The lead investigator into the death of Trayvon Martin reportedly thought George Zimmerman should be charged, but legal analysts say police thought they lacked the evidence to do so.
Why didn’t the Sanford, Fla., police arrest George Zimmerman after he shot Trayvon Martin Feb. 26? That’s a question that today is more relevant than ever amid reports the lead investigator in the case thought Mr. Zimmerman should be charged with manslaughter for his actions.
The investigator, Chris Serino, was unconvinced by Zimmerman’s assertion that he resorted to deadly force in self-defense, according to ABC News. Mr. Serino filed an affidavit to that effect on the night of the killing.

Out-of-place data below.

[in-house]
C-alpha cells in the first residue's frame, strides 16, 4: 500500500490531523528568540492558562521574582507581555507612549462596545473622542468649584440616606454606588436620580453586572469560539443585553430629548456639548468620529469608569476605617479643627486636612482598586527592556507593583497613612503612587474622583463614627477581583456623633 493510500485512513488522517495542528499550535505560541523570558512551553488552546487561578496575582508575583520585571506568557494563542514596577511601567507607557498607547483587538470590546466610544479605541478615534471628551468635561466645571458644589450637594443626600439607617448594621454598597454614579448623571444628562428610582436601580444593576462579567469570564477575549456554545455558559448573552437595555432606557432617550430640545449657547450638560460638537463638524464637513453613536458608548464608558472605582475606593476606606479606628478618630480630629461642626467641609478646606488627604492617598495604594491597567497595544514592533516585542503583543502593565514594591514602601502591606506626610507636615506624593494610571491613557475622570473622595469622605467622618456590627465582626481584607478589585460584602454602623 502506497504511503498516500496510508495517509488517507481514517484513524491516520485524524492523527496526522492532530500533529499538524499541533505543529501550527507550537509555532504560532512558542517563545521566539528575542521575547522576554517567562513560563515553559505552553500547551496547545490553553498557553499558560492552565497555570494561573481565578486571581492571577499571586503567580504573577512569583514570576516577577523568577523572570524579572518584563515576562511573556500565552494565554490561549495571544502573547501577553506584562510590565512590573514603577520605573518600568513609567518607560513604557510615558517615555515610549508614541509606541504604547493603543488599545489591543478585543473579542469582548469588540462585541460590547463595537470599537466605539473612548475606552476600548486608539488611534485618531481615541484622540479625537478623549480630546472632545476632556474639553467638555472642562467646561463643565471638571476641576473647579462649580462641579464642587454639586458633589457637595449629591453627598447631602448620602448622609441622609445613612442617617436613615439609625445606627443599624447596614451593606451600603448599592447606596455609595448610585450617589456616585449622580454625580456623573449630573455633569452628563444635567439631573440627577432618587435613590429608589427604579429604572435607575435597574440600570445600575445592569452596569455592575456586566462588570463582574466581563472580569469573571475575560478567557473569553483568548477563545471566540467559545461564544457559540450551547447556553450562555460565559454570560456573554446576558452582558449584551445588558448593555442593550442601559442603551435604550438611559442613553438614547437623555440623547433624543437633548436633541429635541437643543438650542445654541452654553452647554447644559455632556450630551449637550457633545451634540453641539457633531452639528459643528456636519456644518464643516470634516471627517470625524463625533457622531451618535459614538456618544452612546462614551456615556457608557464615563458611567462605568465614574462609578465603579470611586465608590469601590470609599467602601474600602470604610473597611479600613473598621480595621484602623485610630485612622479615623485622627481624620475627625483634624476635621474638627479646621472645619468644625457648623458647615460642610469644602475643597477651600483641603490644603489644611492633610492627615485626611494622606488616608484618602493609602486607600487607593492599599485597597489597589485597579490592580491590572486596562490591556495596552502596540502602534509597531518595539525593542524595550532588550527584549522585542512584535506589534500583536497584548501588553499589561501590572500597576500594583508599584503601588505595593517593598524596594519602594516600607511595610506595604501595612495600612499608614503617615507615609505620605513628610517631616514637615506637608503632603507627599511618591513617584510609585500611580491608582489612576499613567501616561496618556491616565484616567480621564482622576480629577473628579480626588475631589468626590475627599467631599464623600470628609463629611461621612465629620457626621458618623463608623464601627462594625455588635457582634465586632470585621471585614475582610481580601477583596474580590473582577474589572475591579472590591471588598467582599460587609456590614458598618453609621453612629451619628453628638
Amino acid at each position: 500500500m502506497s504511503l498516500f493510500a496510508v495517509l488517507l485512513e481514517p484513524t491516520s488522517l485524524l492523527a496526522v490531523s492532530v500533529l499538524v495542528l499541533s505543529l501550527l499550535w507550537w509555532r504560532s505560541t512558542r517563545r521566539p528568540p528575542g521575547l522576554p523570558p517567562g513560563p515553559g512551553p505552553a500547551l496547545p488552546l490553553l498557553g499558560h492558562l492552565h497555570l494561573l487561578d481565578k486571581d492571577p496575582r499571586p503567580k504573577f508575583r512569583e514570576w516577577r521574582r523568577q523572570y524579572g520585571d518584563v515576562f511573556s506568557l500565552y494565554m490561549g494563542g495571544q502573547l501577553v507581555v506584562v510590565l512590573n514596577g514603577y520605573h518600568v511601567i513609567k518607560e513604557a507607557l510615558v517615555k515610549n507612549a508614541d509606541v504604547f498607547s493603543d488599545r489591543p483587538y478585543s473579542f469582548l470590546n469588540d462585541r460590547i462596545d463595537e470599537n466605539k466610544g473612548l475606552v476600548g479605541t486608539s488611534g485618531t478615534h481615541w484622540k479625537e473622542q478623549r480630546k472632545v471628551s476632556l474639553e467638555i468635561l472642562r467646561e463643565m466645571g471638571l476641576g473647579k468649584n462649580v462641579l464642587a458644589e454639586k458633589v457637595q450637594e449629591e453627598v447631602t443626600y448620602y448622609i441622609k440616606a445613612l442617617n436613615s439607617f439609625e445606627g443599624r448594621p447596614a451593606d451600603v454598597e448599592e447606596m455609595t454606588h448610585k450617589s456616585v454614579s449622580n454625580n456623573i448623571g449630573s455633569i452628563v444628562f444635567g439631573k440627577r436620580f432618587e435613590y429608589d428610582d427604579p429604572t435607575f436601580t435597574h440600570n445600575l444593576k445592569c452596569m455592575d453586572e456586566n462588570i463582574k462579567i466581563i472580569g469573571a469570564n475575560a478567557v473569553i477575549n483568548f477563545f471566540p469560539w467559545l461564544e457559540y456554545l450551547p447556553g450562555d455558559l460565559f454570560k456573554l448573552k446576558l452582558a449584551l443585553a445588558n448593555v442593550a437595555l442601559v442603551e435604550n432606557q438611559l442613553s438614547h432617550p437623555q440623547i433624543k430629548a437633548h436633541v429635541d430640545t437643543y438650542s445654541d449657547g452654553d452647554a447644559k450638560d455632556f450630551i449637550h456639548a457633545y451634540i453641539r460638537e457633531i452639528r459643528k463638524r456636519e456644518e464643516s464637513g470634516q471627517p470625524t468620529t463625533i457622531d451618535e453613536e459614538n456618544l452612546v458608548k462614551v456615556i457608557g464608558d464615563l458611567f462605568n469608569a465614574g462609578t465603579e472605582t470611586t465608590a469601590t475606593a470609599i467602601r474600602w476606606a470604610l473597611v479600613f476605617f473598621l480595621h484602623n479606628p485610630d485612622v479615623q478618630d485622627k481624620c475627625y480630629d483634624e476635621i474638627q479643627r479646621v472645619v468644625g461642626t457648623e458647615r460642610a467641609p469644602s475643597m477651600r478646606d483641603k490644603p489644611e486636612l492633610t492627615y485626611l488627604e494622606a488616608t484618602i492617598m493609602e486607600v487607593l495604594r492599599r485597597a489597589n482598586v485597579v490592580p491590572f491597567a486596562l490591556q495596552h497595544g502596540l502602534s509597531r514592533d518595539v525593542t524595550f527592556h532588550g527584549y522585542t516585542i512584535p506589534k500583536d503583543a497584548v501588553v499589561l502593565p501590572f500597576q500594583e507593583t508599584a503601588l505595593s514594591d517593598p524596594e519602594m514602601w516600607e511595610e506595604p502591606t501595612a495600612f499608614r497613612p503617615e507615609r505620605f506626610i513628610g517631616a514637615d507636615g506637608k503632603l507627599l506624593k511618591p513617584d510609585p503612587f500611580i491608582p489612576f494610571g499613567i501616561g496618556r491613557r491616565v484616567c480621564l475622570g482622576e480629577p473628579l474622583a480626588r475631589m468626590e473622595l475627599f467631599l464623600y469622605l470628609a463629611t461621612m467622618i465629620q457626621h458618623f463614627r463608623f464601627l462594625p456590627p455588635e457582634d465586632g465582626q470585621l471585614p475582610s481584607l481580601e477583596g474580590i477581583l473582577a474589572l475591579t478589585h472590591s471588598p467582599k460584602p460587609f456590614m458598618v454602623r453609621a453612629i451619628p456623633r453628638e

But Serino’s superiors, in turn, were apparently unconvinced by Serino’s reasoning. They did not take Zimmerman into custody because of two words: “probable cause.”
“The Sanford police said this is why they did not arrest Zimmerman: they did not have probable cause to believe that he had broken the law,” writes legal analyst Dave Kopel, research director of the Independence Institute, on the widely read legal blog The Volokh Conspiracy.
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